Tasha Ghouri, content creator and ex Love Islander has managed to encapsulate both the highs and lows of influencer marketing - all within a fortnight
Tasha Ghouri, content creator and ex Love Islander has managed to encapsulate both the highs and lows of influencer marketing - all within a fortnight.
Ghouri was the first deaf contestant on TV reality show Love Island in 2022. The 25-year old spoke freely on the show about her cochlear implant and suffered from online trolls and ableism as a consequence.
“Let’s start normalising deaf accents” begins Ghouri in a ‘get ready with me’ edit continuing “I don’t know how loud I’m speaking or how clear I’m speaking. But, I thought …, let’s start normalising it”.
The reaction to her video has been very positive. Watched 3m times it’s generated a third of a million likes and over 1,000 comments which have ranged from support, to seeking more information about cochlear implants to simply asking what cosmetics she’s using. Raising awareness and fostering better understanding changes attitudes.
Effective influencer marketing is representative not only of advertisers but also the culture and values of the moment. If we misrepresent our audience, we risk alienating that audience.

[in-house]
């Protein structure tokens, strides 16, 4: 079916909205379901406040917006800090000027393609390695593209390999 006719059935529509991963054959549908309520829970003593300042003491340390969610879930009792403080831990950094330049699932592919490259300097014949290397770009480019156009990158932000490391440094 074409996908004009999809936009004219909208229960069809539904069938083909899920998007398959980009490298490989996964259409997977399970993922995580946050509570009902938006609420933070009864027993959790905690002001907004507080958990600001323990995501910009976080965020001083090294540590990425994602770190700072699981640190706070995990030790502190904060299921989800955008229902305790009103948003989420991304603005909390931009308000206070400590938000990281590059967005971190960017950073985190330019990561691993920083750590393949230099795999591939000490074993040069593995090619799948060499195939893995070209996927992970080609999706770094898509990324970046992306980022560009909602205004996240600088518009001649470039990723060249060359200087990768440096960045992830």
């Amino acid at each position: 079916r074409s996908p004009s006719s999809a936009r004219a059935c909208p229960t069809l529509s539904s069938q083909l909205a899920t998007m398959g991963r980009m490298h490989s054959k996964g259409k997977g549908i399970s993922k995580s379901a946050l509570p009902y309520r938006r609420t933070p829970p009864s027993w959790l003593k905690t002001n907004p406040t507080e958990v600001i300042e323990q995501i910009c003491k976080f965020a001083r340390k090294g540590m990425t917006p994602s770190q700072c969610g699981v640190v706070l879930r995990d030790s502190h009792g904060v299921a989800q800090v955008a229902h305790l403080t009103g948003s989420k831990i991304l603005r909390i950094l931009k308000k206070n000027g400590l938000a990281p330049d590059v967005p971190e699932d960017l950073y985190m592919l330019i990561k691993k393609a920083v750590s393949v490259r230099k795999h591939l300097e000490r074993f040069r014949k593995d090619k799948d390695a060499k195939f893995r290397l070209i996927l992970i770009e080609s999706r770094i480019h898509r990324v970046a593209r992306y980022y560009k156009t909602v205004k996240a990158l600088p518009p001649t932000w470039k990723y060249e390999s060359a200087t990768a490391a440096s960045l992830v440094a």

That’s why the treating of all people with equity, without discrimination on the basis of gender, class, race, gender identity, sexual orientation, or disability is enshrined within the Influencer Code of Conduct jointly owned by ISBA and IMTB.
Tasha Ghouri placed on ASA’s naughty step
On the flipside to Ghouri’s positive activism comes the news that this week the ASA placed her on its influencer naughty step - the sanction the ad regulator terms its 'Non-compliant social media influencers' webpage.
The page specifically names repeat offending influencers who break the rules around disclosing their ads. Those on the list either failed to provide the assurance that they would comply with the rules on the first instance, or subsequently reneged on it and are subject to a period of enhanced monitoring checks.
Hidden advertising by influencers is a major source of complaint to the ASA. This non-identified advertising erodes trust in influencer marketing with our audiences.
Research by the Advertising Association’s trust in advertising working group lists ‘suspicous advertising’ (which includes hidden advertising) as a major negative driver for trust in advertising.
DECLARATION: - I’m the director general of the Influencer Marketing Trade Body. The IMTB is a CAP member and part of the Trust in Advertising working group.
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